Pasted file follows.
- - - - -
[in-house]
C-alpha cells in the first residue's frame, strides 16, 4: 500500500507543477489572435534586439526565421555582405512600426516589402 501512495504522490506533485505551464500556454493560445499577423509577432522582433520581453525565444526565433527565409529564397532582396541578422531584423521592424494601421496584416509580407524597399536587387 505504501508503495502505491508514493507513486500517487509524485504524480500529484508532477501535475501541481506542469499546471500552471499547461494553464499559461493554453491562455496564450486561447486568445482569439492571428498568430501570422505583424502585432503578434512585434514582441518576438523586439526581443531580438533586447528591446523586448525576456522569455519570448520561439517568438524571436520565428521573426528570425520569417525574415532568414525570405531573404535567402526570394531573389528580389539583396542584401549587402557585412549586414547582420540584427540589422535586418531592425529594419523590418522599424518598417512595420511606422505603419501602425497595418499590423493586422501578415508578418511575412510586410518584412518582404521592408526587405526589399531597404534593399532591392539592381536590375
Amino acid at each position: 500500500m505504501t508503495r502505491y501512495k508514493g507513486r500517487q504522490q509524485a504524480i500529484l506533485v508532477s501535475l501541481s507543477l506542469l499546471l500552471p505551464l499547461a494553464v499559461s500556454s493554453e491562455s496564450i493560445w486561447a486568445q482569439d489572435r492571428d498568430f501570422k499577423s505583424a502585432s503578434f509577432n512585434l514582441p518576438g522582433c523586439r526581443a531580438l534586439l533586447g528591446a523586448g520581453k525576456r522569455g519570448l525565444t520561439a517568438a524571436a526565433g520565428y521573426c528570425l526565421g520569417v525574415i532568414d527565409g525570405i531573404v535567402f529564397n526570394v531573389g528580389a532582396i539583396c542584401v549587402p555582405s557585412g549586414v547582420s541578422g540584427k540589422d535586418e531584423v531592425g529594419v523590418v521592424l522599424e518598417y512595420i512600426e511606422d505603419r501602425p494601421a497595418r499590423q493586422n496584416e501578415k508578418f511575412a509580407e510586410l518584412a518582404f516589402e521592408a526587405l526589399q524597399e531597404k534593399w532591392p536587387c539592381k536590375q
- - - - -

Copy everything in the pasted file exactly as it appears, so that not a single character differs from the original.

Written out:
[in-house]
C-alpha cells in the first residue's frame, strides 16, 4: 500500500507543477489572435534586439526565421555582405512600426516589402 501512495504522490506533485505551464500556454493560445499577423509577432522582433520581453525565444526565433527565409529564397532582396541578422531584423521592424494601421496584416509580407524597399536587387 505504501508503495502505491508514493507513486500517487509524485504524480500529484508532477501535475501541481506542469499546471500552471499547461494553464499559461493554453491562455496564450486561447486568445482569439492571428498568430501570422505583424502585432503578434512585434514582441518576438523586439526581443531580438533586447528591446523586448525576456522569455519570448520561439517568438524571436520565428521573426528570425520569417525574415532568414525570405531573404535567402526570394531573389528580389539583396542584401549587402557585412549586414547582420540584427540589422535586418531592425529594419523590418522599424518598417512595420511606422505603419501602425497595418499590423493586422501578415508578418511575412510586410518584412518582404521592408526587405526589399531597404534593399532591392539592381536590375
Amino acid at each position: 500500500m505504501t508503495r502505491y501512495k508514493g507513486r500517487q504522490q509524485a504524480i500529484l506533485v508532477s501535475l501541481s507543477l506542469l499546471l500552471p505551464l499547461a494553464v499559461s500556454s493554453e491562455s496564450i493560445w486561447a486568445q482569439d489572435r492571428d498568430f501570422k499577423s505583424a502585432s503578434f509577432n512585434l514582441p518576438g522582433c523586439r526581443a531580438l534586439l533586447g528591446a523586448g520581453k525576456r522569455g519570448l525565444t520561439a517568438a524571436a526565433g520565428y521573426c528570425l526565421g520569417v525574415i532568414d527565409g525570405i531573404v535567402f529564397n526570394v531573389g528580389a532582396i539583396c542584401v549587402p555582405s557585412g549586414v547582420s541578422g540584427k540589422d535586418e531584423v531592425g529594419v523590418v521592424l522599424e518598417y512595420i512600426e511606422d505603419r501602425p494601421a497595418r499590423q493586422n496584416e501578415k508578418f511575412a509580407e510586410l518584412a518582404f516589402e521592408a526587405l526589399q524597399e531597404k534593399w532591392p536587387c539592381k536590375q